May 2014 Print

How to Fight a Heresy


Louis Jugnet

We’ve been asked to give a personal testimonial in honor of the great Pope of Pascendi, canonized by His Holiness Pius XII, another victim of calumny. We gladly do so, for since our youth his image has been engraved in our memory.

As the son of a university professor and brought up in a milieu far removed from what might be called integralism, we nonetheless had an opportunity during the philosophy year of our secondary studies (made in a classical lyceum with a professor who had nothing but sarcasm for Scholasticism) to discover Thomism thanks to some of the admirable traditional priests there, men of doctrine and character whose memory makes the spectacle daily inflicted upon us of the eunuchs of neo-modernism even more painful. It is to them, as well as to St. Pius X himself, that we are mindful of rendering a small part of what is due them.

Two ideas stand out as we examine St. Pius X at grips with modernism: first, that he was manifestly the Man of God, the one who was called by Providence to the capital role of flooring the new hydra; then, that, when all is said and done, he was understood by the most honest and most intelligent non-Catholics (as for the rest, it can’t be helped!).

Nowadays it is well known that, despite Leo XIII’s magnificent expounding of sound doctrine, the end of his pontificate was marked by the rise of false ideas in the Church in Germany, France, England, and Italy. One has only to read the Memoirs of Loisy1 to see how much philosophy, theology, history, exegesis, ecclesiastical discipline, and politico-social thought were permeated by the errors in vogue. But, thanks to what Loisy euphemistically calls “the mighty power of opinion and truth,” designating thereby influential pressure groups (St. Pius X will later speak of a “clandestinum foedus”) with branches everywhere, in seminaries, in Catholic universities, in the episcopacy, and even in certain circles within the Curia, it had been nearly impossible to get any effective measures out of the Roman Magisterium. And this notwithstanding the efforts of a few good men like Cardinal Richard, Archbishop of Paris, “little followed by the French episcopacy,” a recent panegyrist of Loisy tells us.

In 1903, Joseph Sarto becomes Pope under the name Pius X. In December, Loisy is placed on the Index. On the whole, none of Rome’s intentions leaked out. The modernist evil had already taken hold, but the broad public saw nothing, according to its custom, especially as certain bad shepherds repeatedly assured it that the whole idea of a doctrinal crisis only emanated from the poor brains of a few inquisitorial fanatics... That is why the denunciation of modernism by the holy Pope astonished a lot of people and left a great many incredulous.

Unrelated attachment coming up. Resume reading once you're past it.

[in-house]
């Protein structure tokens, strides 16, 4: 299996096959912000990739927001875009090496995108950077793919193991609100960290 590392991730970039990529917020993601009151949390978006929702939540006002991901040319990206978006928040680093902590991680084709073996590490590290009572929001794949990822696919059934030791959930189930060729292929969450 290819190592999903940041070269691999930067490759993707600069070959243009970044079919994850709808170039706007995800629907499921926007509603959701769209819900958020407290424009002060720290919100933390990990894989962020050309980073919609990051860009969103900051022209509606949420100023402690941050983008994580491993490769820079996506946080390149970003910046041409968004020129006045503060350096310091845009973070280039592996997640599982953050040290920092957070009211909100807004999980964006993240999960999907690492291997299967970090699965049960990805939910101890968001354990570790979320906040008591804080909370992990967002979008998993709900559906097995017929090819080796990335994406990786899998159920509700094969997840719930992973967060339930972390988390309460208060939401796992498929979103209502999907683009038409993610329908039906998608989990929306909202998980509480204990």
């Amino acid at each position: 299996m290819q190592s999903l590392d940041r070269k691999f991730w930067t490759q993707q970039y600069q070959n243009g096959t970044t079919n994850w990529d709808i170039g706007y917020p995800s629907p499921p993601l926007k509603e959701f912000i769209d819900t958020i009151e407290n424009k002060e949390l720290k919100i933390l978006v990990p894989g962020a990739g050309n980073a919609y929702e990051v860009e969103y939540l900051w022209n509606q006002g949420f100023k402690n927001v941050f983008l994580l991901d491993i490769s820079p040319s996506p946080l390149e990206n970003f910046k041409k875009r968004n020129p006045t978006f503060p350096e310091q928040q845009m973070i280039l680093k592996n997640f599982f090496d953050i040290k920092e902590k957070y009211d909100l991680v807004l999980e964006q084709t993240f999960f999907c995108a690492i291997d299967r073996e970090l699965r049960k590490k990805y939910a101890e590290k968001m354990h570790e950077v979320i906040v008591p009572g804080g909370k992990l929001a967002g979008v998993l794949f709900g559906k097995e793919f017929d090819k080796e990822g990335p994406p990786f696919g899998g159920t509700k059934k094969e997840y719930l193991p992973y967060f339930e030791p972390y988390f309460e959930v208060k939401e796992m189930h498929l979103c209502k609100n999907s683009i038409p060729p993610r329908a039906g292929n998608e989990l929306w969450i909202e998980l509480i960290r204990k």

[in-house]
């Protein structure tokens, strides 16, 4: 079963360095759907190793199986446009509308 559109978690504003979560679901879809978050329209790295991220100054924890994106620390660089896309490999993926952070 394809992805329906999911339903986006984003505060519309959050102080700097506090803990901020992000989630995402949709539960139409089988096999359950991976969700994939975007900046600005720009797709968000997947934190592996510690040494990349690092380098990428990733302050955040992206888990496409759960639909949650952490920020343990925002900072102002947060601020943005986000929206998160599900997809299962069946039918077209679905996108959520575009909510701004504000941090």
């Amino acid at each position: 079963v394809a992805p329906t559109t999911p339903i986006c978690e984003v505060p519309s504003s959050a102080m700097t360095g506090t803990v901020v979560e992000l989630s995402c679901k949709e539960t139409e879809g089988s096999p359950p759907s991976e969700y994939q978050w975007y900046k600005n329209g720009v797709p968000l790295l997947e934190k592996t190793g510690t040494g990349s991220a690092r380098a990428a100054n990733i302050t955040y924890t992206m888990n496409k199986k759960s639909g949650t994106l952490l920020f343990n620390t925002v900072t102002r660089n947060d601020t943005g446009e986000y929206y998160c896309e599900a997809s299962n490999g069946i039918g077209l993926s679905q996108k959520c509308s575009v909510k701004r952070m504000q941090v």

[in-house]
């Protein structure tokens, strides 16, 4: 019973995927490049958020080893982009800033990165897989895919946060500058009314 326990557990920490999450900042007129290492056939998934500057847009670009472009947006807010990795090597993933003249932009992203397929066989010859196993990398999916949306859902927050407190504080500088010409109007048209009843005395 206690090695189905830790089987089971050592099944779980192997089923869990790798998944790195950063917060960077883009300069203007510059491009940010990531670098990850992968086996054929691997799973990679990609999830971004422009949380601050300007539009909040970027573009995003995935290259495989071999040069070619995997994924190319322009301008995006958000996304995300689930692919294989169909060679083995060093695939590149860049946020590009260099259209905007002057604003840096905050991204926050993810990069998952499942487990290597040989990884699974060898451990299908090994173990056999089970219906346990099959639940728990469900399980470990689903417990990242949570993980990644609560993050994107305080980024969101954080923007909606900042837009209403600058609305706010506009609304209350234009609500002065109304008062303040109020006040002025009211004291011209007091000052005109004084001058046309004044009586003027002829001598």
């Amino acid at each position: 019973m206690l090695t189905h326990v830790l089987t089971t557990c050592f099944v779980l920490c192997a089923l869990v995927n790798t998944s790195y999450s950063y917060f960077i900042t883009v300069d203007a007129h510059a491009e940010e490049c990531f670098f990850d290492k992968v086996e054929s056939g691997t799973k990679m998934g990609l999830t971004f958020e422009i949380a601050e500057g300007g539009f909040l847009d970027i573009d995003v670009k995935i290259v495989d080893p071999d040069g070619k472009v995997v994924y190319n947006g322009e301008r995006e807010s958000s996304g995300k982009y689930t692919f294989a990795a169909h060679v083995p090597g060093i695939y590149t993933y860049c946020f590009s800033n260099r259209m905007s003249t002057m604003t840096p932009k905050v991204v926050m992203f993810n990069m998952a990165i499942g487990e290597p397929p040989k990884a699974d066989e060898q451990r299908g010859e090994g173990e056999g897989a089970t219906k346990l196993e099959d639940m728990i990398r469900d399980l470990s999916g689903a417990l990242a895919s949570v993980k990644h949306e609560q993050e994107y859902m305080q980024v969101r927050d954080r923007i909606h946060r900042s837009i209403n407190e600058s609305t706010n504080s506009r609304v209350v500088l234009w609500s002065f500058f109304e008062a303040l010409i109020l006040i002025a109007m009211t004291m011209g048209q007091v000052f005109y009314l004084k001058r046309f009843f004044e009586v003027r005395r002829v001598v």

On April 15, 1907, in a widely discussed consistorial Allocution, the Pope declared that it is not the anti-Christian Caesars who are the most to be feared, but rather those who, within the Church, profess subjectivism and the radical evolution of dogma; “a return to the pure Gospel” by wiping the slate clean of the teaching of the councils and of traditional theology; who speak incessantly of “adapting to our age” in speaking, writing, and “preaching a charity without faith”2; who reduce the Bible to the level of profane works, adopting only scientific and rational methods of exegesis. That we have the broad outline of Pascendi here cannot escape notice.


We shall not elaborate on the Decree Lamentabili and the Encyclical Pascendi, assuming that they are sufficiently well known by the reader. Should that not be the case, we urge them to study them closely since they are still relevant.3 We shall simply recall that the last part of the Encyclical traces a detailed plan for an anti-modernist counter-offensive and an implacable battle against this “synthesis of all heresies.” A motu proprio of 18 November 1907 stipulates that “if anyone should be so bold as to defend any of the propositions, opinions, and doctrines reproved in one or the other of these documents, he will incur ipso facto the penalty of excommunication.”

Paired with energetic disciplinary measures against the refractory, these texts routed the modernists by their own admission. God knows, though, if they had thought they had nearly felt victory within their reach. “The year 1907,” writes the ultra-rationalist François Picavet, “was decisive in the history of modernism. Never had its partisans had more confidence in their ultimate success.” But God had decided differently, and they were thwarted, and the movement took nearly fifty years to recover. Which proves that it was not invulnerable, a lesson to be learned. As Msgr. Baudrillart wrote then, “The wayward who were looking in earnest for the truth will submit without delay and without reserve. The others have nothing more to do than leave the Church; it’s painful, but it was high time that the equivocation stopped and that no one could any longer claim to be Catholic while upholding Protestant and rationalist theses” (La Croix, July 23, 1907). Pius X himself, in the above-mentioned consistorial Allocution of December 1907, pronounced these weighty words: “Surely, we could only bemoan it if these men [modernist priests] on leaving the bosom of the Church went over to her declared enemies. But we have still more to lament: their blindness is such that they think themselves still to be sons of the Church and boast of it, even though they have denied in fact, if not perhaps in word, the profession of faith sworn at their baptism.”

There were undoubtedly not only recriminations, but also outcries and rather base insults against the Holy Pontiff. However, it should be underscored that many non-believers admirably grasped the stakes in the matter and the justness of Rome’s attitude from the simple viewpoint of logical coherence and moral uprightness, even abstracting from faith in the supernatural.

Loisy himself, so hostile to Lamentabili and Pascendi, was notably to write: “It shouldn’t be forgotten that Pius X has merely drawn the conclusions that logically are deduced from the official teaching of the Church, and that, if these principles are true, those who grant them may not even criticize the opportuneness of the pontifical act....The Encyclical was commanded by the circumstances, and Leo XIII would not have done noticeably otherwise....The Pontiff told the truth when he said he could not keep silent without betraying the deposit of traditional doctrine. Things having reached their present point, his silence would have been an enormous concession, recognition of the fundamental principle of modernism.”4